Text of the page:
PELHAM BAY, The Bronx — A pair of suspects on a motor scooter carried out a half-dozen robberies in less than an hour and a half, according to police. They’re now trying to track down the two people who carried out the crimes, but surveillance video from one of the incidents shows that it may not be an easy task.

In the video, somebody is seen riding a motor scooter on the sidewalk near the intersection of Roberts Avenue and Bruckner Boulevard. A second suspect followed on foot.

That second suspect then is seen walking up to a woman at the door of a building. He then hits her, grabs her purse and throws her to the ground, in order to get her purse from her. The suspect is then seen running to the motor scooter, with the woman following.

When she tried to get her purse back, the person driving the scooter beat. It was one of six similar incidents, which have left residents reacting.

“Something has to be done,” said John O’Halloran. He said he knows one of the victims.

“The guys approached her on these scooter bikes, motor bikes or whatever they call them,” he said, “and demanded her money from her. They had the kid shaking.”

That attack on Archer Street was geographically close to at least three of the other attacks. The robbers were able to find a variety of women with purses they could steal between 1:00 and 2:20 a.m. on Wednesday of last week.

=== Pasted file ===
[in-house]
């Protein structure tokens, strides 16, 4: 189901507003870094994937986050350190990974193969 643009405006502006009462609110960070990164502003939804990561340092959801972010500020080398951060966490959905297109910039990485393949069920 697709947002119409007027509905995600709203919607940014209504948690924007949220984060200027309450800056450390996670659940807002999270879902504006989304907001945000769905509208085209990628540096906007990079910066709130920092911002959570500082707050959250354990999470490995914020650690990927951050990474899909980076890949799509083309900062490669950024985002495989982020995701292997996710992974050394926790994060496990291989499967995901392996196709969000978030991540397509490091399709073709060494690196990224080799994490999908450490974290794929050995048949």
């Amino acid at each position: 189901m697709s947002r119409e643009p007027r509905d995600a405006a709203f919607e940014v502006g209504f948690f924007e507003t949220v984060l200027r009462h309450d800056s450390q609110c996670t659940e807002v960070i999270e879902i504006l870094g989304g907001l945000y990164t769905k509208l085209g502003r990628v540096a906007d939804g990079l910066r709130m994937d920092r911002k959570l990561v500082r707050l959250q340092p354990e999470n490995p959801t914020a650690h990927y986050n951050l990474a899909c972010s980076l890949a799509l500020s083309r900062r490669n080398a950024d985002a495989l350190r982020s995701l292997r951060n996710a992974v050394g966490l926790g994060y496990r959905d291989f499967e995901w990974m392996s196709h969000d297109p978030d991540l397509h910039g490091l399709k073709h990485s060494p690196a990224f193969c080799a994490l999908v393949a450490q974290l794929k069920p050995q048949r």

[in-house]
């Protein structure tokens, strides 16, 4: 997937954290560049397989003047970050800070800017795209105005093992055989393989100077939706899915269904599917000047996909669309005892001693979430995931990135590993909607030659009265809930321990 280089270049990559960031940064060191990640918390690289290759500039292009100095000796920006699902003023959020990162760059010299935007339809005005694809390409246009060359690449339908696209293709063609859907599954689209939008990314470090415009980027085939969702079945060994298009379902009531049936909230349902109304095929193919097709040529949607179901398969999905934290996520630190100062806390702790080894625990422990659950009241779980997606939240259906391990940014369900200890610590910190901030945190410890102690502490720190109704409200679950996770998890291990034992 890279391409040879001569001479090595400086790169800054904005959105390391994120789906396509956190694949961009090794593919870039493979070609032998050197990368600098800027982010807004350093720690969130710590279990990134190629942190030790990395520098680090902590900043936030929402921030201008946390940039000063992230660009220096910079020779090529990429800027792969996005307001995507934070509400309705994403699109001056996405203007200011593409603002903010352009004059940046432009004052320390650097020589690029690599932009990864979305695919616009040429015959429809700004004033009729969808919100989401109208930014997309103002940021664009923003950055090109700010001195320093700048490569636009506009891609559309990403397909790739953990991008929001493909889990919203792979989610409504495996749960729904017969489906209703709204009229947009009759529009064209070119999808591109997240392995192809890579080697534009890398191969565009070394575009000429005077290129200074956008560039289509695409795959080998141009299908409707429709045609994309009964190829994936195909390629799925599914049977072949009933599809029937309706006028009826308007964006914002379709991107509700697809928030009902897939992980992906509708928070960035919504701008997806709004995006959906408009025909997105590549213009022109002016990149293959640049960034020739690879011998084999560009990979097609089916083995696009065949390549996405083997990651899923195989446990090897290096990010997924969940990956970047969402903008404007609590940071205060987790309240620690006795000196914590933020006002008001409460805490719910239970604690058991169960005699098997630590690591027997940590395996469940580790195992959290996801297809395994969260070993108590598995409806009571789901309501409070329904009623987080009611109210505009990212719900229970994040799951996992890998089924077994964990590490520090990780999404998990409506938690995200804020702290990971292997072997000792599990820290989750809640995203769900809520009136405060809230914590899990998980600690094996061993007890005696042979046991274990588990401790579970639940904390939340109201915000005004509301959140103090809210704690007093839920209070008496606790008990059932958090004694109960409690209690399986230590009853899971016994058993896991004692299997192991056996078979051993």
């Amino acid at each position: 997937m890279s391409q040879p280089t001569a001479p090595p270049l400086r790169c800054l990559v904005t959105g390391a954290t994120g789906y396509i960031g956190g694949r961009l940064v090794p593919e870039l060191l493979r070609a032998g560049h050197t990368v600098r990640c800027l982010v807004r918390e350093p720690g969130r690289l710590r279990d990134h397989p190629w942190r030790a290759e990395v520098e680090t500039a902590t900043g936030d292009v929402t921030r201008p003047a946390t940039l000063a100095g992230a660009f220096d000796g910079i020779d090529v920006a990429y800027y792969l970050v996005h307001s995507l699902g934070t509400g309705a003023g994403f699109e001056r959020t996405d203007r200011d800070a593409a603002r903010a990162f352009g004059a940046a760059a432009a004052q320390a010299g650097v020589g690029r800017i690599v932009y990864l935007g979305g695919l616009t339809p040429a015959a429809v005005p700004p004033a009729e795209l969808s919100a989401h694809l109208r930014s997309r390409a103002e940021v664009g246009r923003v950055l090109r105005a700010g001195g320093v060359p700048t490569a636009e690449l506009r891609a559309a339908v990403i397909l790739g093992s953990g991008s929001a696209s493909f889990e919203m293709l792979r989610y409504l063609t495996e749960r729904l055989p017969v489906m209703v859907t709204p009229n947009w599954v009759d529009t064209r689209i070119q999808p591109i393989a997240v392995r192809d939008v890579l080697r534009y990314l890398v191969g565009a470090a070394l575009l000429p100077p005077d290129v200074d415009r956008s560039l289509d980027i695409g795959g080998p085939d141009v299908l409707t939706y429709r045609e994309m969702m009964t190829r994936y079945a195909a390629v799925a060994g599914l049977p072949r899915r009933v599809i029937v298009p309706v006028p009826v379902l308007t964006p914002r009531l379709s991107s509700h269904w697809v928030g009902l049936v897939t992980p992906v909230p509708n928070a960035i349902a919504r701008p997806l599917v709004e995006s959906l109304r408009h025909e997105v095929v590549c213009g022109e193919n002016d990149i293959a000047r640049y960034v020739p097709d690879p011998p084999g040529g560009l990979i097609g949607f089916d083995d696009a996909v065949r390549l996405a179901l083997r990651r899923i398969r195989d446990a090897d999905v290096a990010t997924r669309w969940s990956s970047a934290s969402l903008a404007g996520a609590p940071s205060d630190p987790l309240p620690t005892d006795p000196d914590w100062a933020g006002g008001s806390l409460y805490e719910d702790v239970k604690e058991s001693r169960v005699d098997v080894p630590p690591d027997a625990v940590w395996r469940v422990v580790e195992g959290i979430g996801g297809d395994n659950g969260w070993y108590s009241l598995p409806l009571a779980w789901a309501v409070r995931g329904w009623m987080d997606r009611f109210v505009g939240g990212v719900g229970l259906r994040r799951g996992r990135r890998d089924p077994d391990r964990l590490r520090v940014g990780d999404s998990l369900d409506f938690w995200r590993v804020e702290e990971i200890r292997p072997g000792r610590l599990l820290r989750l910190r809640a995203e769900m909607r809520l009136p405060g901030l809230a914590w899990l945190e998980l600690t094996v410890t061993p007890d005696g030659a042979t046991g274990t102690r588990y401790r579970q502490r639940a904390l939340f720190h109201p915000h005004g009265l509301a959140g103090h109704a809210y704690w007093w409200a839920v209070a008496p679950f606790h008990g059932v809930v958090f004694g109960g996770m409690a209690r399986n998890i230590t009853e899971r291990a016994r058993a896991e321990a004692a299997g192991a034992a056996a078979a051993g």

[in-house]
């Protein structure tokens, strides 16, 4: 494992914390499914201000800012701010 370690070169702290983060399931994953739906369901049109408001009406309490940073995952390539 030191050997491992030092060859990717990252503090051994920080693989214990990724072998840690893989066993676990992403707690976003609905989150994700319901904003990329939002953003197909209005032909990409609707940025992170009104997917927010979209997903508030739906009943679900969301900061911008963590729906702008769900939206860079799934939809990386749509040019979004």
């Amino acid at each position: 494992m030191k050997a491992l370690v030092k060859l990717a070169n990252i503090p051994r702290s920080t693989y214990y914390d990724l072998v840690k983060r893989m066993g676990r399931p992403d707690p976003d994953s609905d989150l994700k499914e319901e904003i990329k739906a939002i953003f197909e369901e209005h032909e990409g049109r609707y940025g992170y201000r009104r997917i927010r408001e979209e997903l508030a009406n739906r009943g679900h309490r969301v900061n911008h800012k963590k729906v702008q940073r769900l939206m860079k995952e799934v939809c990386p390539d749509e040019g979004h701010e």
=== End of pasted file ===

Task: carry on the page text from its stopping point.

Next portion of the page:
Some people who live near the scene of the attack that was captured on surveillance video said that while the suspects are still at large, they’re uneasy.

“They can also hurt somebody in the same process riding these scooters,” said Felicia Colon, who lives nearby. “They really need to find these people.

Michael Alcazar, a professor of law and police science at John Jay College, said he wants to see New York saturated with more officers. He is also a 30-year veteran of the NYPD, where he rose the detective ranks.

He said that motor scooters are effective in more serious crimes like the recent robbery spree because they’re also effective in smaller violations.

“They just regularly drive on the sidewalk, and no one’s stopping them,” Alcazar said. He recommended that the city “nip the small violations before they fester into something worse.”